I’m working on GeoJSON and JSON data being pulled in and shown on the map. However, I just can’t get the data example from Sandcastle to work with my node.js server. I am working in Sandcastle in “DataSources” on the “Custom DataSource” example showing world population. I think it’s an awesome example!!
I am trying to replicate the “year” buttons with the population by year but I can’t get the buttons to work. It will load one year of data automatically from my json file but I can’t see how to get buttons on the screen so I could jump through the data by year.
I tried trying to find the js library to import with the Chrome tools but there are a LOT of libraries listed, I had trouble tracing back what is needed to make buttons that automatically populate like the Sandcastle example. Frankly, I would rather animate the data changes and show the year as a display but JS programming is not my first skill….
So then I tried using Gist on Sandcastle so I could at least upload the JSON files I made to see if they were readable but have been unable to put files into the Sandcastle server. It’s frustrating, I’ve spent a lot of time on this and can’t get anywhere.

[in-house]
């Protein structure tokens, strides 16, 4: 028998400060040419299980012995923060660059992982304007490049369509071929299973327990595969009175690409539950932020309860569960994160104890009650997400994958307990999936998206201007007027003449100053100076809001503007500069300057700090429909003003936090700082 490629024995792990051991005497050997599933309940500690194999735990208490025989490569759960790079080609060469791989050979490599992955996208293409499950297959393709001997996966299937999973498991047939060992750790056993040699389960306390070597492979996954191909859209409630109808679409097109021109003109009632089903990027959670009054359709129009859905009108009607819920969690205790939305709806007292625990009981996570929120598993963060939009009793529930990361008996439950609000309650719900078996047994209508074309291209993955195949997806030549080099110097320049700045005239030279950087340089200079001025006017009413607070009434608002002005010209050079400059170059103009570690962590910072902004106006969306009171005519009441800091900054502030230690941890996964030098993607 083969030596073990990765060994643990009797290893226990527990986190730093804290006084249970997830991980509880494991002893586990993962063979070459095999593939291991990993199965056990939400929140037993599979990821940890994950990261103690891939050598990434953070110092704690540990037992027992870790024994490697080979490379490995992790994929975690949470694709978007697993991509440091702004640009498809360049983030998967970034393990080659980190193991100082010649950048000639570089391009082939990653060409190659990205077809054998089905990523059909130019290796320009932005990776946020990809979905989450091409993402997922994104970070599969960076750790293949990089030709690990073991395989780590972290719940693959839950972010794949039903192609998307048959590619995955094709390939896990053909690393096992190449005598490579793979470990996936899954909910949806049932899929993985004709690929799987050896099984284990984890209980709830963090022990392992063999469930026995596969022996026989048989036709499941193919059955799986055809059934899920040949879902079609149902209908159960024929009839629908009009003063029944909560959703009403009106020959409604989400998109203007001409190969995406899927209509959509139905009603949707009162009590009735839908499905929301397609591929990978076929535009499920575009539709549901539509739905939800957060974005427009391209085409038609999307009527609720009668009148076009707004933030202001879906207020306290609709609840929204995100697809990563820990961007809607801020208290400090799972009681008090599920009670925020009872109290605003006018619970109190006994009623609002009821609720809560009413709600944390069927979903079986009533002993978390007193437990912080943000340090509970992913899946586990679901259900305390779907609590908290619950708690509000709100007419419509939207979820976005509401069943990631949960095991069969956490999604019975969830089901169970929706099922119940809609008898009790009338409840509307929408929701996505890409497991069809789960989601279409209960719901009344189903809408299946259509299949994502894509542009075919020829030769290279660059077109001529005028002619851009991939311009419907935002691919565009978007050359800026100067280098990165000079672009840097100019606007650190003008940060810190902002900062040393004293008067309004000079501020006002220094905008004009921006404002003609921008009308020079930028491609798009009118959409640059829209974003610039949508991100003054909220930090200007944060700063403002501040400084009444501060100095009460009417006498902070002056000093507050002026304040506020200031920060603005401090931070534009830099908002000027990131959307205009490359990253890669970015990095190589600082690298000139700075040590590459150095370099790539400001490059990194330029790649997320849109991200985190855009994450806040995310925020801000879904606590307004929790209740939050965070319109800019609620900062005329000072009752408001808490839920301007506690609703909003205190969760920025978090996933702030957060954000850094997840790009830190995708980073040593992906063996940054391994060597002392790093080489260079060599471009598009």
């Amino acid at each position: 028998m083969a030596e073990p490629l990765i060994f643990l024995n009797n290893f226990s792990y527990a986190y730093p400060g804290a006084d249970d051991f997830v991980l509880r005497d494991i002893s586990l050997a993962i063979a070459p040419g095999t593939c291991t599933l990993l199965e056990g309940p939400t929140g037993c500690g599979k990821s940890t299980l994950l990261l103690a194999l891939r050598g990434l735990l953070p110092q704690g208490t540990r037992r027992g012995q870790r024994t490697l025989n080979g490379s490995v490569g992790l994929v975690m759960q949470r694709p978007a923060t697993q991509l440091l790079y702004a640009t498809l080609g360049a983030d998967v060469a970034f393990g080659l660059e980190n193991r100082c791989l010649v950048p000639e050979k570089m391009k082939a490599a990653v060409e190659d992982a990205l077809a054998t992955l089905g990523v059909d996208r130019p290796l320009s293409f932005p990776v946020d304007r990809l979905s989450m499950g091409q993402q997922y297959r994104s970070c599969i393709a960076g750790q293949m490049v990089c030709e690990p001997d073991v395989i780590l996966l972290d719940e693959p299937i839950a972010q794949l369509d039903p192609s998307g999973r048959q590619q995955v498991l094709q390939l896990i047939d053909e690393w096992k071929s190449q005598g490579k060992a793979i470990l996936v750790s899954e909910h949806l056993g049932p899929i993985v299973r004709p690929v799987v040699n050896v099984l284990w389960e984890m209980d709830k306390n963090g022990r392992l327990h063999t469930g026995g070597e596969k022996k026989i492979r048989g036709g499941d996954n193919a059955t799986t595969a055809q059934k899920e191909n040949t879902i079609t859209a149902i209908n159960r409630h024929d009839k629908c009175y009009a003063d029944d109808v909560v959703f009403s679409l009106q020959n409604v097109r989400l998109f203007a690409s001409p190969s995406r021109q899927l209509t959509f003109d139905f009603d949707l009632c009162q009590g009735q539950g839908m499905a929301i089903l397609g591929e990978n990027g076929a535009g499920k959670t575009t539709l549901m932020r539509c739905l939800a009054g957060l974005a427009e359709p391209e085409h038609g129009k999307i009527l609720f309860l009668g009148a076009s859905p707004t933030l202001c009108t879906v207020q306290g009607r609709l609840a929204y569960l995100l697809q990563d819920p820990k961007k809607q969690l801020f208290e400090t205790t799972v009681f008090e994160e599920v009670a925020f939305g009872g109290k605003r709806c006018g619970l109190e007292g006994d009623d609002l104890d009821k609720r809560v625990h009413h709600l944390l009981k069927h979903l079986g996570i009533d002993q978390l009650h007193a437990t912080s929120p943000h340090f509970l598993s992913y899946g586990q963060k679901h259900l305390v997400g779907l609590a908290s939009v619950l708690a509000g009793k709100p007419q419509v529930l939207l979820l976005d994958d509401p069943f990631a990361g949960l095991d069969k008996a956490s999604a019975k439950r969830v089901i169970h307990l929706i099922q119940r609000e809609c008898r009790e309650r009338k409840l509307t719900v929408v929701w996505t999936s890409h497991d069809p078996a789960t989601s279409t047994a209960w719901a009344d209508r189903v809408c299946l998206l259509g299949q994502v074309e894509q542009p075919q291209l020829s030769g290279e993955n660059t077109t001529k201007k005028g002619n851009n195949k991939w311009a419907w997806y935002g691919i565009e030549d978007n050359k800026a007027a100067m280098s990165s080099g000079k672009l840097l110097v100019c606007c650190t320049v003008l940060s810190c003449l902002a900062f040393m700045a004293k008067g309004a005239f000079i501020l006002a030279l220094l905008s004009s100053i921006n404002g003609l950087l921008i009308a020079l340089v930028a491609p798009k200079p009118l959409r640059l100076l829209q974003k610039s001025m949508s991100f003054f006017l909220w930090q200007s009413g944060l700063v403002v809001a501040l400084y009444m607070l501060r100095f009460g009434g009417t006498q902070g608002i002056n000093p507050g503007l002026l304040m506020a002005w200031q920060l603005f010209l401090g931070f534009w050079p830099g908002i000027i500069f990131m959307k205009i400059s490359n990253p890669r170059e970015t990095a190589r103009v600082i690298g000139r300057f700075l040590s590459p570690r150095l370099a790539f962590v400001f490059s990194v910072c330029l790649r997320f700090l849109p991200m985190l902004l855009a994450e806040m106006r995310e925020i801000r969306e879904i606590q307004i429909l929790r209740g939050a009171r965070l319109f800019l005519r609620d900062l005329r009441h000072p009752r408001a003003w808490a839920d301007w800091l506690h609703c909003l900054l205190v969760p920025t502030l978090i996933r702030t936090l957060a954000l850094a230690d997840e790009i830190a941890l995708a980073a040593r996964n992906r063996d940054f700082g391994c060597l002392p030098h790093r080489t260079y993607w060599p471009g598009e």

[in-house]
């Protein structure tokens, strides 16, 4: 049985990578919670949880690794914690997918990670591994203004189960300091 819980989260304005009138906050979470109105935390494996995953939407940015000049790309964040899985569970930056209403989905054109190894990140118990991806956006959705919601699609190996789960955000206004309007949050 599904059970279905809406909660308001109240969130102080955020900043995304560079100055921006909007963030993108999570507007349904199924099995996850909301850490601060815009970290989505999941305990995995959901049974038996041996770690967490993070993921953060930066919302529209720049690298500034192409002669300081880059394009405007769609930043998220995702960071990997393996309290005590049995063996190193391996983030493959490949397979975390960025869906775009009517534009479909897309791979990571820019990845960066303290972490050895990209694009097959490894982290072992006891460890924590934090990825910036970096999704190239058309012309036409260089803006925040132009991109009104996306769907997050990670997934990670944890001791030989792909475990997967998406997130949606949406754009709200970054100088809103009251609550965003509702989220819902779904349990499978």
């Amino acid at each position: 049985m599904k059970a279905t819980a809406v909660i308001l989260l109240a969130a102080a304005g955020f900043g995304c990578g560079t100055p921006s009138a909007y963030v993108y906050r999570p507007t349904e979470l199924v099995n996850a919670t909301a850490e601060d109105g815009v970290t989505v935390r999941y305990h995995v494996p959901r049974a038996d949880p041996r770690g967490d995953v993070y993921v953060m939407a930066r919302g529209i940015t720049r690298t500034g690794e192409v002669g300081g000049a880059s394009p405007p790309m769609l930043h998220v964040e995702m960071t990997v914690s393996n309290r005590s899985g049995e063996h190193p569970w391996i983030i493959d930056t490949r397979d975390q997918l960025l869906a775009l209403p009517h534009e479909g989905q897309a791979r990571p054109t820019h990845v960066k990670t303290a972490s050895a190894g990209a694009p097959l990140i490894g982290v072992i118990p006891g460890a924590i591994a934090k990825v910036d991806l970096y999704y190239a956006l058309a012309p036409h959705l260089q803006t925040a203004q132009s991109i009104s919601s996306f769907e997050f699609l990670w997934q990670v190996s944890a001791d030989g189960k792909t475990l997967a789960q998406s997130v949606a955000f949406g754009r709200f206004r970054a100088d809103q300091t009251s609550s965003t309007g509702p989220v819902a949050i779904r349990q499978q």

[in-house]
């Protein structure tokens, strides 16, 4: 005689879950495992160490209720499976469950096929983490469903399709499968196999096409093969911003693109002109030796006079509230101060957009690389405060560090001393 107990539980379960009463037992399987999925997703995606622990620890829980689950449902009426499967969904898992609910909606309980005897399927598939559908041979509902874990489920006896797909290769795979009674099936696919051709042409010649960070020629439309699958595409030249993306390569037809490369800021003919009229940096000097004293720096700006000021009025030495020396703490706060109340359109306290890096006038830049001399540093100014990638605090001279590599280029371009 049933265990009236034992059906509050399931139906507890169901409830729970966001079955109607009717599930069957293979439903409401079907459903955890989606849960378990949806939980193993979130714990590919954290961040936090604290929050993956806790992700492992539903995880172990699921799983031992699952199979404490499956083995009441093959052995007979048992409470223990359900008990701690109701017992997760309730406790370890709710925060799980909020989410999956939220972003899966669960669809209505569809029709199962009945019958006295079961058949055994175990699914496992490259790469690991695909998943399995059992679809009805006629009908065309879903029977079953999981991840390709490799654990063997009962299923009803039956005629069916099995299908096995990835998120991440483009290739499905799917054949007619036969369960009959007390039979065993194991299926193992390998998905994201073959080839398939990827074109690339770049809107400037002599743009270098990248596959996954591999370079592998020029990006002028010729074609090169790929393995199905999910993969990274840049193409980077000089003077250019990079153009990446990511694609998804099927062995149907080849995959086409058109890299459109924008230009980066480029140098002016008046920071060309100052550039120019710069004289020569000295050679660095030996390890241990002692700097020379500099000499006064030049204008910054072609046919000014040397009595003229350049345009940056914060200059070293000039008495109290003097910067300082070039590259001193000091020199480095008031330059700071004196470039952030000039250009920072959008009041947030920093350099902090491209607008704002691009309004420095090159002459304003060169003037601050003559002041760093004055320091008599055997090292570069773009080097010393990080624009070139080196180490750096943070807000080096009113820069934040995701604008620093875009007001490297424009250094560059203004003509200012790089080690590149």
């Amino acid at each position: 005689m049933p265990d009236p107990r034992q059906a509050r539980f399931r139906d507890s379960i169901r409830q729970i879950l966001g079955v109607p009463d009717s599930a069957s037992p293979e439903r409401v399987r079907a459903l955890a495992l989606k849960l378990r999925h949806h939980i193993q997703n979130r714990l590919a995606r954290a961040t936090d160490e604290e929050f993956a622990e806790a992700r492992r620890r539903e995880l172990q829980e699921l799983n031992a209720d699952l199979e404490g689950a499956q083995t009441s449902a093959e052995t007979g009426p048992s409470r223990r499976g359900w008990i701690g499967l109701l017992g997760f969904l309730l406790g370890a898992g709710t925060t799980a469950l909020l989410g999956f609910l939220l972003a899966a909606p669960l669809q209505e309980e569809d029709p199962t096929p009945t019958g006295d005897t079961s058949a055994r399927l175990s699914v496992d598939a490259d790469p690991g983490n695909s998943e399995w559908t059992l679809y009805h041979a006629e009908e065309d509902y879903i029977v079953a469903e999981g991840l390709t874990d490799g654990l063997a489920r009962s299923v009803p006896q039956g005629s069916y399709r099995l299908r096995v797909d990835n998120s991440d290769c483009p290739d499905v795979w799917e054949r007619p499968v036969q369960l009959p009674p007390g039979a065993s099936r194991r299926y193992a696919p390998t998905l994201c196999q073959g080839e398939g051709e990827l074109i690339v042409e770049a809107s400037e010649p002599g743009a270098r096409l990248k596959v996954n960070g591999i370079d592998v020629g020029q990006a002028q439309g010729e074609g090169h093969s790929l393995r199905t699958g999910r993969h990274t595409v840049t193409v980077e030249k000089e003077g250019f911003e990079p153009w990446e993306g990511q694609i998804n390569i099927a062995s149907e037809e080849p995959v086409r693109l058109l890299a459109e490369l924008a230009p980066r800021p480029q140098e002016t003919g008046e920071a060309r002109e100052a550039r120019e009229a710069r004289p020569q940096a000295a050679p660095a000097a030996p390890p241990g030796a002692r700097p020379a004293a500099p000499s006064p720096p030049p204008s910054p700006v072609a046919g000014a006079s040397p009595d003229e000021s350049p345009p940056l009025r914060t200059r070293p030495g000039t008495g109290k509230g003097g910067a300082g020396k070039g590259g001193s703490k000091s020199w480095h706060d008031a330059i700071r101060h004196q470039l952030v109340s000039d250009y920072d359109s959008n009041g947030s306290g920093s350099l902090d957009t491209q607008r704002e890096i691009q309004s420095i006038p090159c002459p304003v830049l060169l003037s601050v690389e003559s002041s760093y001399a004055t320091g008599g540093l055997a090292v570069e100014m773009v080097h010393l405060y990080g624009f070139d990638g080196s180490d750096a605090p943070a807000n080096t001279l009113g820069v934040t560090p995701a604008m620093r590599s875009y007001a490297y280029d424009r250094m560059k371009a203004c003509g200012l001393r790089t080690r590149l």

I want to animate the growth of COVID-19 cases over time based on WHO data since I had employees who flew in from far-flung parts of the world and were quarantined in late March, and customers/family/friends were curious about the risks in the areas where they were, so I thought Cesium would be a good tool to use for illustrating that.
I also am going to model Iridium orbits over 3D terrain so customers can see if their mobile trackers are shaded by the terrain real-time. Iridium has real problems with terrain blockage when low on the horizon. I thought the COVID-19 example would be a good chance to become familiar with Cesium.
Maybe we can work on illustrating COVID-19 changes by geography together? A lot of people would like to see that.
We also launched a new satellite communication product that we are currently selling for emergency communications (the Flare, which turns your cell phone to a satellite phone) so was hoping a beautiful, easy-to-understand visualization might not only enlighten people on the disease spread but as a fringe benefit show people what we can do with data!